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Lady Aberdeen

Ishbel Hamilton-Gordon, wife of Lord Aberdeen, Lord-Lieutenant of Ireland, was (and still is) known to be a great humanitarian and philanthropist. In the United Kingdom (UK), Lady Aberdeen had been president of the Women’s Liberal Foundation, an organization that was part of the Liberal Party in the UK and promoted women’s suffrage (which you can learn more about in our Suffragette postcard collection and from our rare books). She also founded the Onward and Upward Association which sought to improve the education and lives of servant girls across the UK. “She founded, inspired, or supported such societies as the National Home Reading Union, the League For The Provision of Seats For Shop Assistants, the Parents’ National Education Union, the Homes for Working Girls, the Mission to Costermongers[,] and half a dozen others. She had been seen, to the horror of her acquaintances, parading the Strand by night urging prostitutes to come in for a cup of tea at her Rescue Mission” (Schull 19, “Lady Aberdeen: Stormy Petrel in Government House” (WA 18, file 3)).

Aberdens with Laurier.In 1893, Lord Aberdeen became the Governor General of Canada, prompting the couple to move from the UK. The Aberdeens arrived in Quebec with the mindset of becoming a part of the country and its society. Within the first year, they had not only improved their knowledge of French, but they had also travelled all across Canada. In British Columbia, Lady Aberdeen had catalyzed the formation of the Local Council of Women in Victoria. Here, in 1897, she founded the Victorian Order of Nurses as a gift from the National Council of Women for the 60th jubilee of Queen Victoria’s reign. Ishbel also became heavily involved in politics, making new friends, such as Wilfrid Laurier (as seen in the picture above), whom she agreed with in liberal policies. She was not one to hold her tongue about the issues important to her, giving her an interesting reputation in Canadian politics, as can be seen on the first page of an article written in 1964 (images below). In fact, she was the first woman to speak in the Senate Chamber. In 1897, the same year that the Aberdeens finally departed Canada, Queen’s University had given an honorary degree to Ishbel, the first woman in Canada to receive one. Interestingly, she is also known for having introduced to Canada the golden retriever, a breed allegedly developed by her father Lord Tweedmouth.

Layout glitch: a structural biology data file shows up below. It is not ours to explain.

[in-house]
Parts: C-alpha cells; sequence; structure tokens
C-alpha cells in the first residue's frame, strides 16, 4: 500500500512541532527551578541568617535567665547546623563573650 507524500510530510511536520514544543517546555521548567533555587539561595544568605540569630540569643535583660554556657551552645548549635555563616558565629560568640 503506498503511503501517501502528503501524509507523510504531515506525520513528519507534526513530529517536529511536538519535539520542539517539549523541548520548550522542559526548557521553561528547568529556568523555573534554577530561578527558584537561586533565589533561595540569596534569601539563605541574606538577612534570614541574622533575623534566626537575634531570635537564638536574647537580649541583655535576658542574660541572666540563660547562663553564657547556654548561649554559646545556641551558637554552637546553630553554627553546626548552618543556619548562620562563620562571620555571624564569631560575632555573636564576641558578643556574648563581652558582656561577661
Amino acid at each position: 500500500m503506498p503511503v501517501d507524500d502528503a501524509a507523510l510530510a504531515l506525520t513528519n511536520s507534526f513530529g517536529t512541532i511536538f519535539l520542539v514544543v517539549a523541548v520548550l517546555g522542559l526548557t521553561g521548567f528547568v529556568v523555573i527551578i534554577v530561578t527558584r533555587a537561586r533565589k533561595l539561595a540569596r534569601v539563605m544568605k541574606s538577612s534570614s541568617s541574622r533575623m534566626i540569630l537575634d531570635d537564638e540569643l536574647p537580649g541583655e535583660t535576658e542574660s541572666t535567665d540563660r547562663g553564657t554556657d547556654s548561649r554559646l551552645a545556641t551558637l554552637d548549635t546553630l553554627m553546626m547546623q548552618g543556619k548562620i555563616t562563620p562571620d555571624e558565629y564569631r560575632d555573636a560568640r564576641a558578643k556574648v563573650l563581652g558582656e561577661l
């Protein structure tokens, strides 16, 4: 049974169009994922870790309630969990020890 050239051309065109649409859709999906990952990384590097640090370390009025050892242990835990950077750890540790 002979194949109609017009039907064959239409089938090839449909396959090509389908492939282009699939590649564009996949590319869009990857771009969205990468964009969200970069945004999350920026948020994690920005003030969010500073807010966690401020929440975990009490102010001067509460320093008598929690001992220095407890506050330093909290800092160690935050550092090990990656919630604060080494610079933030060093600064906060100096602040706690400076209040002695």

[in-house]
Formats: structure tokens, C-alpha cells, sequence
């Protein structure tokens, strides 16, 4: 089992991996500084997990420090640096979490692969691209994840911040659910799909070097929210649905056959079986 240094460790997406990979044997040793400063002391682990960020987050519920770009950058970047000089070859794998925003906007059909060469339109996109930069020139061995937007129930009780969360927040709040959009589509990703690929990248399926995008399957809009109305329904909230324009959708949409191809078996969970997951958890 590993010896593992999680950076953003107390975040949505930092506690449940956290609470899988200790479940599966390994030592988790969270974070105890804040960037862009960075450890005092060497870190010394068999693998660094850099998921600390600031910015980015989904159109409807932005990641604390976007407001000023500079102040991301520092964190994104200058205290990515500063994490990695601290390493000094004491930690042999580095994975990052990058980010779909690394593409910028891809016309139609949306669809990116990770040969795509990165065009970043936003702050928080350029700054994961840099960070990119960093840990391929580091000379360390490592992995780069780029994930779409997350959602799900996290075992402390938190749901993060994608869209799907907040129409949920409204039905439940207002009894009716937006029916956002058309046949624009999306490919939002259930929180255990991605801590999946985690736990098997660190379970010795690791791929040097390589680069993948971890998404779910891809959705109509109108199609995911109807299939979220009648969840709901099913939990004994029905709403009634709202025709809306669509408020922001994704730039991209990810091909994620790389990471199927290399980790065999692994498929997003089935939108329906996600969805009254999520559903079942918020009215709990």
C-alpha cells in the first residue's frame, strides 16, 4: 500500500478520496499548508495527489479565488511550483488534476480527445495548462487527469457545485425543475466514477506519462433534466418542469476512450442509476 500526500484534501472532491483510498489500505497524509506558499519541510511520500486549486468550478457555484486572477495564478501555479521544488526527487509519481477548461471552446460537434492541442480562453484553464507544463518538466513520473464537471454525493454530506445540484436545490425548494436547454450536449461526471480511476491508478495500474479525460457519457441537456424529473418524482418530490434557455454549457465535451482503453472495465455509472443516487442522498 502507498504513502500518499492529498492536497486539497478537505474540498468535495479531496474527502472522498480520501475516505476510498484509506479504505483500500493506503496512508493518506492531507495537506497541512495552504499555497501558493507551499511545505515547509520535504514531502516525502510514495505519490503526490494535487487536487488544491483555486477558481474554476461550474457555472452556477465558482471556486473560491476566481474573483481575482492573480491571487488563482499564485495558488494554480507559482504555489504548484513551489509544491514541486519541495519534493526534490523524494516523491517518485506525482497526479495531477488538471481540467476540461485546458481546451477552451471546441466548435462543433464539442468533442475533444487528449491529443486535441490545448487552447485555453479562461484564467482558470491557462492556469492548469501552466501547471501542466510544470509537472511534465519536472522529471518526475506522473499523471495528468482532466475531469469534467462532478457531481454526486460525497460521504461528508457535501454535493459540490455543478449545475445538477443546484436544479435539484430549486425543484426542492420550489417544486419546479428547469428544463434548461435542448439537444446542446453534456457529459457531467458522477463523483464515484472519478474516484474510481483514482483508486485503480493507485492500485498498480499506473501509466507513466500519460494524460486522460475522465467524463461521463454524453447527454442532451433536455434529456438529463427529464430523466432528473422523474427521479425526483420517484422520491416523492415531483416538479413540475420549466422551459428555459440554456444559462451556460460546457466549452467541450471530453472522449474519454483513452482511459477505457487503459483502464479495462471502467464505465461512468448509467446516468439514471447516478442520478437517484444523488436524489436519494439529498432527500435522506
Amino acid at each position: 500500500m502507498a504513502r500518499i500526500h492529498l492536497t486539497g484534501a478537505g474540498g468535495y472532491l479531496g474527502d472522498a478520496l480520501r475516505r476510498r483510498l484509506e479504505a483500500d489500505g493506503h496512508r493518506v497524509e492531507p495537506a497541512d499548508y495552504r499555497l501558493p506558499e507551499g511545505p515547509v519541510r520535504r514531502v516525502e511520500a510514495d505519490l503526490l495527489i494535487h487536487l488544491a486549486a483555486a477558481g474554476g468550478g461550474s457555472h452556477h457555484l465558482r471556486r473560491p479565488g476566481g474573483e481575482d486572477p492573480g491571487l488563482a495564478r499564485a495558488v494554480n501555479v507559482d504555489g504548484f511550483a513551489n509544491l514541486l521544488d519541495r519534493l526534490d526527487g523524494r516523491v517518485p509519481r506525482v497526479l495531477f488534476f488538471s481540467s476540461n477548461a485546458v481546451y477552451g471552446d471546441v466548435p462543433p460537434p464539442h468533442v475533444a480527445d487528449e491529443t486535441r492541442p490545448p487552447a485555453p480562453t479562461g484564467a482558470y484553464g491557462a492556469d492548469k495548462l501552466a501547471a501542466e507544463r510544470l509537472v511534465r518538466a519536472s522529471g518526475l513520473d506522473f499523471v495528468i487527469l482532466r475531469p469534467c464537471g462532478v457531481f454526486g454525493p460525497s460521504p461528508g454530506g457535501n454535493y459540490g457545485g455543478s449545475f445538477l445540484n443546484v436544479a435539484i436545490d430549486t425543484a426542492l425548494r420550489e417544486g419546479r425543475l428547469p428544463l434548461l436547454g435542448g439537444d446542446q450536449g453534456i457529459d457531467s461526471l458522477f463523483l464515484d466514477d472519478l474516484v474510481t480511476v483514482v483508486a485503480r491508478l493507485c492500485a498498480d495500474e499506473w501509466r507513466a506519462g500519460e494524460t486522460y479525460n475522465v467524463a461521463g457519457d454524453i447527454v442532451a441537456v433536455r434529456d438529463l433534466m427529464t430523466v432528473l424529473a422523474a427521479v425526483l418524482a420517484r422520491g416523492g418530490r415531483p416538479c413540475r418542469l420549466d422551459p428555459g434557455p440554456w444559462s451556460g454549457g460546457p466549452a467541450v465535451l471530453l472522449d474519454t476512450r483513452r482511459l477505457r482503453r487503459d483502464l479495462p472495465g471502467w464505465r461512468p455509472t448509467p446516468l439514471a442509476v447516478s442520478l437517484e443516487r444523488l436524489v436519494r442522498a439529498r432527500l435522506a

Lady Aberdeen article.

Lady Aberdeen article cropped.

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